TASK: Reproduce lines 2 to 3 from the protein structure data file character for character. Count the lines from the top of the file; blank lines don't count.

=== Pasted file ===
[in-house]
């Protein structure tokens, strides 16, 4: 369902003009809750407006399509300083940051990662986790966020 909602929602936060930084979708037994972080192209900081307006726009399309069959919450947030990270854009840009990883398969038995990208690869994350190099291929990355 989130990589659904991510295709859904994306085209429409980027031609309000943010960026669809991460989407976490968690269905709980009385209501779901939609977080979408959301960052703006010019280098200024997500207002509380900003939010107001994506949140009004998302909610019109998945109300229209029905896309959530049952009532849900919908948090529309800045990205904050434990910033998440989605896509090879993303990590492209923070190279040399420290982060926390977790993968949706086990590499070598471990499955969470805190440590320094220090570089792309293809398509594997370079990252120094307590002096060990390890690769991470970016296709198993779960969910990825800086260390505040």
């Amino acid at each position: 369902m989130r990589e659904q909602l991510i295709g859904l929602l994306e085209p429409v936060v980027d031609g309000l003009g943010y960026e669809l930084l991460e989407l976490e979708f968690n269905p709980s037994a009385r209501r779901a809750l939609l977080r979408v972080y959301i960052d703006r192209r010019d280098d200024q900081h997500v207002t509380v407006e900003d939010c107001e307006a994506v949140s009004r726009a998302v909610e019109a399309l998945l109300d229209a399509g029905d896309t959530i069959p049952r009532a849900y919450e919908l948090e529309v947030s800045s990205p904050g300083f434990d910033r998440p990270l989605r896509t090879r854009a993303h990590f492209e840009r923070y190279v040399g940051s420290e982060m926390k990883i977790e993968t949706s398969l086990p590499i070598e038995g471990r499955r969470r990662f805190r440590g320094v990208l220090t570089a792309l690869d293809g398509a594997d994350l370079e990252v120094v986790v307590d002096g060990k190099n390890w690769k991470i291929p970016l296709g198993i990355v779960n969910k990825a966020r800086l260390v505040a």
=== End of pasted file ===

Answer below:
């Protein structure tokens, strides 16, 4: 369902003009809750407006399509300083940051990662986790966020 909602929602936060930084979708037994972080192209900081307006726009399309069959919450947030990270854009840009990883398969038995990208690869994350190099291929990355 989130990589659904991510295709859904994306085209429409980027031609309000943010960026669809991460989407976490968690269905709980009385209501779901939609977080979408959301960052703006010019280098200024997500207002509380900003939010107001994506949140009004998302909610019109998945109300229209029905896309959530049952009532849900919908948090529309800045990205904050434990910033998440989605896509090879993303990590492209923070190279040399420290982060926390977790993968949706086990590499070598471990499955969470805190440590320094220090570089792309293809398509594997370079990252120094307590002096060990390890690769991470970016296709198993779960969910990825800086260390505040």
């Amino acid at each position: 369902m989130r990589e659904q909602l991510i295709g859904l929602l994306e085209p429409v936060v980027d031609g309000l003009g943010y960026e669809l930084l991460e989407l976490e979708f968690n269905p709980s037994a009385r209501r779901a809750l939609l977080r979408v972080y959301i960052d703006r192209r010019d280098d200024q900081h997500v207002t509380v407006e900003d939010c107001e307006a994506v949140s009004r726009a998302v909610e019109a399309l998945l109300d229209a399509g029905d896309t959530i069959p049952r009532a849900y919450e919908l948090e529309v947030s800045s990205p904050g300083f434990d910033r998440p990270l989605r896509t090879r854009a993303h990590f492209e840009r923070y190279v040399g940051s420290e982060m926390k990883i977790e993968t949706s398969l086990p590499i070598e038995g471990r499955r969470r990662f805190r440590g320094v990208l220090t570089a792309l690869d293809g398509a594997d994350l370079e990252v120094v986790v307590d002096g060990k190099n390890w690769k991470i291929p970016l296709g198993i990355v779960n969910k990825a966020r800086l260390v505040a």